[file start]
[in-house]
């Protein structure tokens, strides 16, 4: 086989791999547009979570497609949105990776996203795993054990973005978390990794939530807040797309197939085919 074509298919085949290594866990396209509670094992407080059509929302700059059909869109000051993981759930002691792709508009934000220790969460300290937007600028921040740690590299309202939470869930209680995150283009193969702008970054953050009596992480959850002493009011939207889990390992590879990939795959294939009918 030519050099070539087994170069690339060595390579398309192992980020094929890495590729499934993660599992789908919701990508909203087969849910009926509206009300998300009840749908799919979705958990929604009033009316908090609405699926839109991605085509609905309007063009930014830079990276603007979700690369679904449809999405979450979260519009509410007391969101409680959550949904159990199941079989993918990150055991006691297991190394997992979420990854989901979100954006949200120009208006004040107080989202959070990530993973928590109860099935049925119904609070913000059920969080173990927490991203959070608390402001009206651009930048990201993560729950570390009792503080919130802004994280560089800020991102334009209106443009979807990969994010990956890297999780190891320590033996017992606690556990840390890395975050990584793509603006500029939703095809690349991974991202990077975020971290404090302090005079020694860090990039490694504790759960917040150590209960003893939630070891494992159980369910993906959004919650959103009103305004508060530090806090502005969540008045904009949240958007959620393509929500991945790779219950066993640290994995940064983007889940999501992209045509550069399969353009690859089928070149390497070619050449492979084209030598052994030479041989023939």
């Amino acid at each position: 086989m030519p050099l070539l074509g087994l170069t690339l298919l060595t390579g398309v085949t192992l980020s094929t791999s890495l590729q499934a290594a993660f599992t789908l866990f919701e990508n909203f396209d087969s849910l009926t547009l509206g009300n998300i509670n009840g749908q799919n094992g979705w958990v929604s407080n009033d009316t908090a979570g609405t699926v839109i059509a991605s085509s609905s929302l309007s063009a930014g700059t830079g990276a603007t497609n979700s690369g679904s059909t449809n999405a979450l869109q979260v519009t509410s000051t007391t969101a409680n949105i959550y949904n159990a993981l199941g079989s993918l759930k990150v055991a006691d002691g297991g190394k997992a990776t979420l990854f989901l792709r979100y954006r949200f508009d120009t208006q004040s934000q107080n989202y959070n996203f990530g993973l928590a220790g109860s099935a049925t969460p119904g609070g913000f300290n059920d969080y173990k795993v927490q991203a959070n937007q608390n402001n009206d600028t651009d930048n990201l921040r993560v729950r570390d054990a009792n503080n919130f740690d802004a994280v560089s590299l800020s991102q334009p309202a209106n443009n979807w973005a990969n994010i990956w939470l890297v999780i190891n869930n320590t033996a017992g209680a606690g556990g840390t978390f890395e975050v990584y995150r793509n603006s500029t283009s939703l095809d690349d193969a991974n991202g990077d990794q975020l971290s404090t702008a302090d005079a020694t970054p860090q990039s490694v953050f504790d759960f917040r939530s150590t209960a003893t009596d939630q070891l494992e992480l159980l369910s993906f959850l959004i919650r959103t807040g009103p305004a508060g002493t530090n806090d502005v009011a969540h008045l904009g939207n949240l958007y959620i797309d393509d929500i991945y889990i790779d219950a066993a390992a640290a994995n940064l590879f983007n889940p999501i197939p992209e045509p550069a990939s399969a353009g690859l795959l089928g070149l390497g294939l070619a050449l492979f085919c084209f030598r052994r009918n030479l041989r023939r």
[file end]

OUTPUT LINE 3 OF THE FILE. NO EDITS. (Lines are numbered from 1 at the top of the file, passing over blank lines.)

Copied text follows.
């Amino acid at each position: 086989m030519p050099l070539l074509g087994l170069t690339l298919l060595t390579g398309v085949t192992l980020s094929t791999s890495l590729q499934a290594a993660f599992t789908l866990f919701e990508n909203f396209d087969s849910l009926t547009l509206g009300n998300i509670n009840g749908q799919n094992g979705w958990v929604s407080n009033d009316t908090a979570g609405t699926v839109i059509a991605s085509s609905s929302l309007s063009a930014g700059t830079g990276a603007t497609n979700s690369g679904s059909t449809n999405a979450l869109q979260v519009t509410s000051t007391t969101a409680n949105i959550y949904n159990a993981l199941g079989s993918l759930k990150v055991a006691d002691g297991g190394k997992a990776t979420l990854f989901l792709r979100y954006r949200f508009d120009t208006q004040s934000q107080n989202y959070n996203f990530g993973l928590a220790g109860s099935a049925t969460p119904g609070g913000f300290n059920d969080y173990k795993v927490q991203a959070n937007q608390n402001n009206d600028t651009d930048n990201l921040r993560v729950r570390d054990a009792n503080n919130f740690d802004a994280v560089s590299l800020s991102q334009p309202a209106n443009n979807w973005a990969n994010i990956w939470l890297v999780i190891n869930n320590t033996a017992g209680a606690g556990g840390t978390f890395e975050v990584y995150r793509n603006s500029t283009s939703l095809d690349d193969a991974n991202g990077d990794q975020l971290s404090t702008a302090d005079a020694t970054p860090q990039s490694v953050f504790d759960f917040r939530s150590t209960a003893t009596d939630q070891l494992e992480l159980l369910s993906f959850l959004i919650r959103t807040g009103p305004a508060g002493t530090n806090d502005v009011a969540h008045l904009g939207n949240l958007y959620i797309d393509d929500i991945y889990i790779d219950a066993a390992a640290a994995n940064l590879f983007n889940p999501i197939p992209e045509p550069a990939s399969a353009g690859l795959l089928g070149l390497g294939l070619a050449l492979f085919c084209f030598r052994r009918n030479l041989r023939r």